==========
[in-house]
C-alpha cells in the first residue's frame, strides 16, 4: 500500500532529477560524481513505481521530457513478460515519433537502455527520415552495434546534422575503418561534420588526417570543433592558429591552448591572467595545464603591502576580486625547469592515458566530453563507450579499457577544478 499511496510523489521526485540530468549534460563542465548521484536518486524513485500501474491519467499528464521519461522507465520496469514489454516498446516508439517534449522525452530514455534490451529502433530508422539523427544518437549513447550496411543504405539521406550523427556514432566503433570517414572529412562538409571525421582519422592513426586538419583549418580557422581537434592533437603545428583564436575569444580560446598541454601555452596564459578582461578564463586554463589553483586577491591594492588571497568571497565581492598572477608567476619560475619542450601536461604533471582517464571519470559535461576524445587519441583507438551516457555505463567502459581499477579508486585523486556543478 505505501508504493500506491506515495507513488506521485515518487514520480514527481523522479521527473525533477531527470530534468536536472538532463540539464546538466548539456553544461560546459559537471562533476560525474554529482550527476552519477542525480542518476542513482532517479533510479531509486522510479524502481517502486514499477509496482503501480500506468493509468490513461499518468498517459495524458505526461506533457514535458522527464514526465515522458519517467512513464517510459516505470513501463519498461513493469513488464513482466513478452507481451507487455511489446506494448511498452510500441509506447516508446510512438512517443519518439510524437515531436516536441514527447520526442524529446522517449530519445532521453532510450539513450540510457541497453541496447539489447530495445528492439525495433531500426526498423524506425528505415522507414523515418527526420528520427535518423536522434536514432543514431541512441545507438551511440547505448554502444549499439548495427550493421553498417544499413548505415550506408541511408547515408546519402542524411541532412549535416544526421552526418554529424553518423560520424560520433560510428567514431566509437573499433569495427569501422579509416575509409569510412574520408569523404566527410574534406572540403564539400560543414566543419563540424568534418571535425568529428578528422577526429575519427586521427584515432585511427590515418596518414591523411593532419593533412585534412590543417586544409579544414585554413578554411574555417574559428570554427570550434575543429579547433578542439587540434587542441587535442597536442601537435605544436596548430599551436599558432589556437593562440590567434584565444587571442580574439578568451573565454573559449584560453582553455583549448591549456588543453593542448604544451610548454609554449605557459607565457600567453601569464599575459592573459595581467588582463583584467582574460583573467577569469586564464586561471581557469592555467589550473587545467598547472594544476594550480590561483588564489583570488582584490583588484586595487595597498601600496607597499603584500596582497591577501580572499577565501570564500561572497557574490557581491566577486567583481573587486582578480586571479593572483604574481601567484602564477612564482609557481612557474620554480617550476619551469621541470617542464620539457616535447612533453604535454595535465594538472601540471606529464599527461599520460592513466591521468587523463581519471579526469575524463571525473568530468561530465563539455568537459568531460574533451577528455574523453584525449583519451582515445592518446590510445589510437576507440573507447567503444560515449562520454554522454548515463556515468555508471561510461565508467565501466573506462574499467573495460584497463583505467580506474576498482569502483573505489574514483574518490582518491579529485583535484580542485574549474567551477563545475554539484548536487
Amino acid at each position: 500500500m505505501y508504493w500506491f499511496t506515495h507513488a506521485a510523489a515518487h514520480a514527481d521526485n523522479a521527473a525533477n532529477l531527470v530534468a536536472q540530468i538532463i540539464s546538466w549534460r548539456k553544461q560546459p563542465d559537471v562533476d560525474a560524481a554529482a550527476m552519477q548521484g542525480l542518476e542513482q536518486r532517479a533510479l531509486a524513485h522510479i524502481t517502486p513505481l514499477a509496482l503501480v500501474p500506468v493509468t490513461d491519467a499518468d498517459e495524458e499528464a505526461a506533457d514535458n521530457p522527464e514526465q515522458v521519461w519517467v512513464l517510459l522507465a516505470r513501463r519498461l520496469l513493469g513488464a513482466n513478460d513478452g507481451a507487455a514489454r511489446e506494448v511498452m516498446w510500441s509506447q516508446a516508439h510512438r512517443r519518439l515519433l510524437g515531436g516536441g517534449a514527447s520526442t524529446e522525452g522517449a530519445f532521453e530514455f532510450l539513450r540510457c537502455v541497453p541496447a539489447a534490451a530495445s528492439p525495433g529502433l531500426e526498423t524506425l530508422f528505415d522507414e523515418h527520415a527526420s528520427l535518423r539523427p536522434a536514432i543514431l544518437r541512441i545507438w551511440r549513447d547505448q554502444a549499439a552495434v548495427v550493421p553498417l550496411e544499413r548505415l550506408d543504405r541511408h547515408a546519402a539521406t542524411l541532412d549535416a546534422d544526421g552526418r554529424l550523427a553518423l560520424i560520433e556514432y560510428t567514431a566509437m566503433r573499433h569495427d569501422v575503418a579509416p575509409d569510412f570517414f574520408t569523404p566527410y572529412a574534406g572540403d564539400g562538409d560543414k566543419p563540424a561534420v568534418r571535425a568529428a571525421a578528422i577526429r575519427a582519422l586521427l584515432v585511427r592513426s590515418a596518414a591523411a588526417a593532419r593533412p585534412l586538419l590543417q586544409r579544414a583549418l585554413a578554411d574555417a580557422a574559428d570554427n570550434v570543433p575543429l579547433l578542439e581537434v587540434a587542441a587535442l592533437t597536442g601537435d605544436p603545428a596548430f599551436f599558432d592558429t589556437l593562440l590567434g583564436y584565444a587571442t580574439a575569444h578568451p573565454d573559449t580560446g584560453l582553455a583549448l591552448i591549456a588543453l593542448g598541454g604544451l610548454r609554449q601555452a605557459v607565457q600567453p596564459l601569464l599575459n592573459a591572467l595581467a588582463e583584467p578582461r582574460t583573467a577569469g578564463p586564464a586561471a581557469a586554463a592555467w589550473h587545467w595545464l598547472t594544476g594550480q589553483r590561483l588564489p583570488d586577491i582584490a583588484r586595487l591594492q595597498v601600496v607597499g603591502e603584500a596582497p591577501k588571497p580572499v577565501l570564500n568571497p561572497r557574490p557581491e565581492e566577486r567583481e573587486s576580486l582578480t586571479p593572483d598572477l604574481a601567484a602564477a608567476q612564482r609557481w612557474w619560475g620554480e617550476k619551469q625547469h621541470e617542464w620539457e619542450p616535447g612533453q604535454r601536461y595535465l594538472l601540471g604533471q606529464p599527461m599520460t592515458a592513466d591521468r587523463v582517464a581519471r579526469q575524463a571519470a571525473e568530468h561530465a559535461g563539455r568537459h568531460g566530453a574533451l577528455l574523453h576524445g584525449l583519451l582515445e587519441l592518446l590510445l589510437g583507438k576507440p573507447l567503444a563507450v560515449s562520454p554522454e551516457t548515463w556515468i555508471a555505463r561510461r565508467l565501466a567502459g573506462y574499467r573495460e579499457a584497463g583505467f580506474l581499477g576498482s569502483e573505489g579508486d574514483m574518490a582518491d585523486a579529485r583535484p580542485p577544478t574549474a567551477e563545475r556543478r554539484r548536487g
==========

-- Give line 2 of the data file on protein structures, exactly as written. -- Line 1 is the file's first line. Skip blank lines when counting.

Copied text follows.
C-alpha cells in the first residue's frame, strides 16, 4: 500500500532529477560524481513505481521530457513478460515519433537502455527520415552495434546534422575503418561534420588526417570543433592558429591552448591572467595545464603591502576580486625547469592515458566530453563507450579499457577544478 499511496510523489521526485540530468549534460563542465548521484536518486524513485500501474491519467499528464521519461522507465520496469514489454516498446516508439517534449522525452530514455534490451529502433530508422539523427544518437549513447550496411543504405539521406550523427556514432566503433570517414572529412562538409571525421582519422592513426586538419583549418580557422581537434592533437603545428583564436575569444580560446598541454601555452596564459578582461578564463586554463589553483586577491591594492588571497568571497565581492598572477608567476619560475619542450601536461604533471582517464571519470559535461576524445587519441583507438551516457555505463567502459581499477579508486585523486556543478 505505501508504493500506491506515495507513488506521485515518487514520480514527481523522479521527473525533477531527470530534468536536472538532463540539464546538466548539456553544461560546459559537471562533476560525474554529482550527476552519477542525480542518476542513482532517479533510479531509486522510479524502481517502486514499477509496482503501480500506468493509468490513461499518468498517459495524458505526461506533457514535458522527464514526465515522458519517467512513464517510459516505470513501463519498461513493469513488464513482466513478452507481451507487455511489446506494448511498452510500441509506447516508446510512438512517443519518439510524437515531436516536441514527447520526442524529446522517449530519445532521453532510450539513450540510457541497453541496447539489447530495445528492439525495433531500426526498423524506425528505415522507414523515418527526420528520427535518423536522434536514432543514431541512441545507438551511440547505448554502444549499439548495427550493421553498417544499413548505415550506408541511408547515408546519402542524411541532412549535416544526421552526418554529424553518423560520424560520433560510428567514431566509437573499433569495427569501422579509416575509409569510412574520408569523404566527410574534406572540403564539400560543414566543419563540424568534418571535425568529428578528422577526429575519427586521427584515432585511427590515418596518414591523411593532419593533412585534412590543417586544409579544414585554413578554411574555417574559428570554427570550434575543429579547433578542439587540434587542441587535442597536442601537435605544436596548430599551436599558432589556437593562440590567434584565444587571442580574439578568451573565454573559449584560453582553455583549448591549456588543453593542448604544451610548454609554449605557459607565457600567453601569464599575459592573459595581467588582463583584467582574460583573467577569469586564464586561471581557469592555467589550473587545467598547472594544476594550480590561483588564489583570488582584490583588484586595487595597498601600496607597499603584500596582497591577501580572499577565501570564500561572497557574490557581491566577486567583481573587486582578480586571479593572483604574481601567484602564477612564482609557481612557474620554480617550476619551469621541470617542464620539457616535447612533453604535454595535465594538472601540471606529464599527461599520460592513466591521468587523463581519471579526469575524463571525473568530468561530465563539455568537459568531460574533451577528455574523453584525449583519451582515445592518446590510445589510437576507440573507447567503444560515449562520454554522454548515463556515468555508471561510461565508467565501466573506462574499467573495460584497463583505467580506474576498482569502483573505489574514483574518490582518491579529485583535484580542485574549474567551477563545475554539484548536487